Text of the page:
Government data, policies, and practices are fragmented, which prevents scalable tools, improved services, and increases economic inequity.

Everyone wants a good government that is open, transparent, and effective. To get there, we need access to government data to build better tools accessible to the public.

But government data is unique: Government entities generate data used by the government, private industry, public groups, and citizens.

  • The data is publicly owned.

  • The data source is also a primary consumer.

  • And often, the data requires heavy compliance because it can be sensitive for privacy or security purposes.

The Challenge

There are two related challenges.

First, government data policies, practices, and technology are fragmented. The lack of technical, policy and procedural standards creates inefficiencies at all levels of government —federal, state, local, and municipal— and prevents government entities from sharing data.

And second, the vast majority of the 19k government entities in the United States lack the resources, technical, financial, and know-how to build technology solutions.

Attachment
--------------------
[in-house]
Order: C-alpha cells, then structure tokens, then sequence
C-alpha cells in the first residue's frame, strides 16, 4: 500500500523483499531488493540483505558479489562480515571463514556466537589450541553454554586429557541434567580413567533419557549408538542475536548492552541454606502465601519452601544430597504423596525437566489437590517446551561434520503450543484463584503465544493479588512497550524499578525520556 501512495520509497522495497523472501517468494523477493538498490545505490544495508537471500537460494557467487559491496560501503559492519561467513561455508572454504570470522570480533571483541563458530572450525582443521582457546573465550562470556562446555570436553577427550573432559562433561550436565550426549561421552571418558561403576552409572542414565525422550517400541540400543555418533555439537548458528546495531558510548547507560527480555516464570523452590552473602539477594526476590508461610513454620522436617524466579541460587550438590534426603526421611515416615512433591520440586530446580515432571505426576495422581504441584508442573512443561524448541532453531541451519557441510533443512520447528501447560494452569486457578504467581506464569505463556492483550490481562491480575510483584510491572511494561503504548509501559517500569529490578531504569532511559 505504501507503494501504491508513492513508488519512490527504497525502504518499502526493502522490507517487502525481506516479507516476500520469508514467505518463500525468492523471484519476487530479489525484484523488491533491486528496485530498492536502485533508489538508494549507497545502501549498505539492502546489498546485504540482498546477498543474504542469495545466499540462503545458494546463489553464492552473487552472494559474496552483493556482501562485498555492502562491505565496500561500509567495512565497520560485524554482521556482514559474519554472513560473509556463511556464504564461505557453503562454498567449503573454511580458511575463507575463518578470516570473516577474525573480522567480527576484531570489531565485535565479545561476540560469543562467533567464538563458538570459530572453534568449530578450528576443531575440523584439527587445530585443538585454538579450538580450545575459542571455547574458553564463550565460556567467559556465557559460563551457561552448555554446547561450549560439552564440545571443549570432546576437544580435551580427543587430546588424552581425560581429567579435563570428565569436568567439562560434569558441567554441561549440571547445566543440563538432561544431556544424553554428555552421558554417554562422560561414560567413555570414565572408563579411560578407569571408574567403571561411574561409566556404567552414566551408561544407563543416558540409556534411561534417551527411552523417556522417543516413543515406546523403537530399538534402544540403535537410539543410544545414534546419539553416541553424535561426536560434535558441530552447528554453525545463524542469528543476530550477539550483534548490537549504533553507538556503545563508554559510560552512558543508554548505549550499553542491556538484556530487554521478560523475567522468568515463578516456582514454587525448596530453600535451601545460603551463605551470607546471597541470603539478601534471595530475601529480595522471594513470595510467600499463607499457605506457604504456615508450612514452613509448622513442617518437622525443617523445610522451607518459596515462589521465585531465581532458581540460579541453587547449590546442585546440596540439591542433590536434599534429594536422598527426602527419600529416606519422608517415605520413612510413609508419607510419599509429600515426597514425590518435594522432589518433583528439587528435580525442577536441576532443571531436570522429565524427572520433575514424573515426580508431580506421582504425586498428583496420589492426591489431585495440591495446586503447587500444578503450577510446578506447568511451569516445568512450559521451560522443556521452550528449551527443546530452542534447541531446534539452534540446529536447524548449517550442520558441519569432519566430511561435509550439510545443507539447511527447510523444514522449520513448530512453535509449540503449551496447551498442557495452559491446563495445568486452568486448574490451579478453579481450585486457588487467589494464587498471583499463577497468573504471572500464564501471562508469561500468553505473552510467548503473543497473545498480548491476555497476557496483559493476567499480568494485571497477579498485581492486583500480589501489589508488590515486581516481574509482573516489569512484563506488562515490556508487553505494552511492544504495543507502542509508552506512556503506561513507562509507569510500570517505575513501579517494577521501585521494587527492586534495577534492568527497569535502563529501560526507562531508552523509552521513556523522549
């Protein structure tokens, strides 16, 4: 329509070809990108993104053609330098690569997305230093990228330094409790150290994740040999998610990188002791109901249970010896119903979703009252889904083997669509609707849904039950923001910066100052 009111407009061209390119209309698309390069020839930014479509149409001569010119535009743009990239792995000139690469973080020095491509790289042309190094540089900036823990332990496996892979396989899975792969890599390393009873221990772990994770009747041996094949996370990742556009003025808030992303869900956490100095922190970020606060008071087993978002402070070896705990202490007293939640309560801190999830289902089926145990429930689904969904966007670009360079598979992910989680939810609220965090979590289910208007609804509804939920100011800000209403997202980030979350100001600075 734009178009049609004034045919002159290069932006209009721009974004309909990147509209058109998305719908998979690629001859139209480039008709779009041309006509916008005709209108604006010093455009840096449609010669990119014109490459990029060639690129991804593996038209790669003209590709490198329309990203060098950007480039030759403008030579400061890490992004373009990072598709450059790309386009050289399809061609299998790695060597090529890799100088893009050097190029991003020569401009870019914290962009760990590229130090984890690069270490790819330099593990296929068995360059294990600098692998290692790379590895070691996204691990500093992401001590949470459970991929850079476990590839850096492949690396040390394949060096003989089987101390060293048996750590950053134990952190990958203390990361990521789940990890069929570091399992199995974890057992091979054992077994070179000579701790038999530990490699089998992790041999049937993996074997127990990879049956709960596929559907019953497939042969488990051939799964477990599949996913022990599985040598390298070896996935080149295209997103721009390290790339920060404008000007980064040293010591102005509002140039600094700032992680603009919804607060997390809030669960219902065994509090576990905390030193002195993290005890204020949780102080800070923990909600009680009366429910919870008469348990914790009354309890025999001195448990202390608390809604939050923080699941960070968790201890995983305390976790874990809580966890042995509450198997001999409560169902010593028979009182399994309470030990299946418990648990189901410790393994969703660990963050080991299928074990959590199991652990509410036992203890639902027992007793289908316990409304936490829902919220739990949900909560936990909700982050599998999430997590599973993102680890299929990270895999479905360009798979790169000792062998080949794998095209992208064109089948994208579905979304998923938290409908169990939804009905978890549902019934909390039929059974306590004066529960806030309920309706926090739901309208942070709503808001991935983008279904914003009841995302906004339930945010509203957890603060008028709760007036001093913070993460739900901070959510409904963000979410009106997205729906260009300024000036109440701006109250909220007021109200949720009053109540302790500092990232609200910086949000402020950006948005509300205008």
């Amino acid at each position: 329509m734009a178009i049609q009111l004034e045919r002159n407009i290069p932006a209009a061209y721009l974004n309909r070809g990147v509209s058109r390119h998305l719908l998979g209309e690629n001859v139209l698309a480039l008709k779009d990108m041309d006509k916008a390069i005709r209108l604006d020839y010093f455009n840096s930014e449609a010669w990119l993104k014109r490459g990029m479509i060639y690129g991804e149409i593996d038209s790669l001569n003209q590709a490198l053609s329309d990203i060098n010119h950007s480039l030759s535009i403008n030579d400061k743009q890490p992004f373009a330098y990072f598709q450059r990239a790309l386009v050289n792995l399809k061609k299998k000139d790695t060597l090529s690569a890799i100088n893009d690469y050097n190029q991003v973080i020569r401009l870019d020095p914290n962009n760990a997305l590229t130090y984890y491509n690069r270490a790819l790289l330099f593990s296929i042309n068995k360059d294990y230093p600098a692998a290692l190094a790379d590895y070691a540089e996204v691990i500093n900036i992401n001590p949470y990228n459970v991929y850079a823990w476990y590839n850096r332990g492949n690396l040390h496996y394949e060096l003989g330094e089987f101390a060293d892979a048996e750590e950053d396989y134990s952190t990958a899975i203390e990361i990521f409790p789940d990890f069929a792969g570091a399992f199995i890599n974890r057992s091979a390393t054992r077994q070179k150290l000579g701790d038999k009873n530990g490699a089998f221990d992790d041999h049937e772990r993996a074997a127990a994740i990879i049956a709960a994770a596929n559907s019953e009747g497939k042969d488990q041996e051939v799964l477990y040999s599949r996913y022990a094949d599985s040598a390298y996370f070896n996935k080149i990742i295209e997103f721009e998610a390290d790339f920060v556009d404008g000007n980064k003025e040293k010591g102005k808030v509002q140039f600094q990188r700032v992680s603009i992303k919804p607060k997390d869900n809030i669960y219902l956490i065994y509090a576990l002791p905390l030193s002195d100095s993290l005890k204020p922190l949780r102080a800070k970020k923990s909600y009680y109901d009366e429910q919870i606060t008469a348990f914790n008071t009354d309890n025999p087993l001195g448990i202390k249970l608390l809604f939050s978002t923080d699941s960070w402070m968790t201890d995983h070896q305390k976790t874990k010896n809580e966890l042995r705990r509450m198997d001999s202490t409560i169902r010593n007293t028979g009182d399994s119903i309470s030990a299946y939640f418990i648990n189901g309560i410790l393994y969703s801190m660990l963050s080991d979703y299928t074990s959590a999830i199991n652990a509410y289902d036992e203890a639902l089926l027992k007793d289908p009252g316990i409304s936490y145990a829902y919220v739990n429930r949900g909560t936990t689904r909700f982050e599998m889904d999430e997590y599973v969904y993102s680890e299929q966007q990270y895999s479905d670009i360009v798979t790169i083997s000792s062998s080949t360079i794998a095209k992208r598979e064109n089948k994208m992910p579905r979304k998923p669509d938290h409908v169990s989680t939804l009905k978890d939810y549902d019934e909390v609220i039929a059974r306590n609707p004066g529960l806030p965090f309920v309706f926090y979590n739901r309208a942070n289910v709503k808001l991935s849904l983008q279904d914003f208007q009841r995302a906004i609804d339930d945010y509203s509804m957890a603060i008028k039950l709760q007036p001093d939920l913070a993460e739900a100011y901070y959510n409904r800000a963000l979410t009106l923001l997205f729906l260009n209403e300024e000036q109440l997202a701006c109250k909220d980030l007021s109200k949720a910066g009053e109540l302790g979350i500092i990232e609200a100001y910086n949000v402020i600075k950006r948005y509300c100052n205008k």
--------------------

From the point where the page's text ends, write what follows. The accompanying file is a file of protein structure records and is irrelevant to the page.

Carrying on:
Why this matters

As a result, a small group of large tech companies controls the market. But this creates vendor lock-in and high prices, preventing the vast majority of government entities from entirely publishing their data and making it accessible.

Instead, small government entities hack together legacy digital tools, paper, and a la carte services.

It’s no surprise that government data is inaccessible and the $3T open data economy is untapped. It’s an underground freshwater lake we all know exists, but nobody knows how to pump the water out.

But if there were a standard that allowed government entities to share data more efficiently, it would benefit the economy, reduce the costs of government services, and strengthen democracy.

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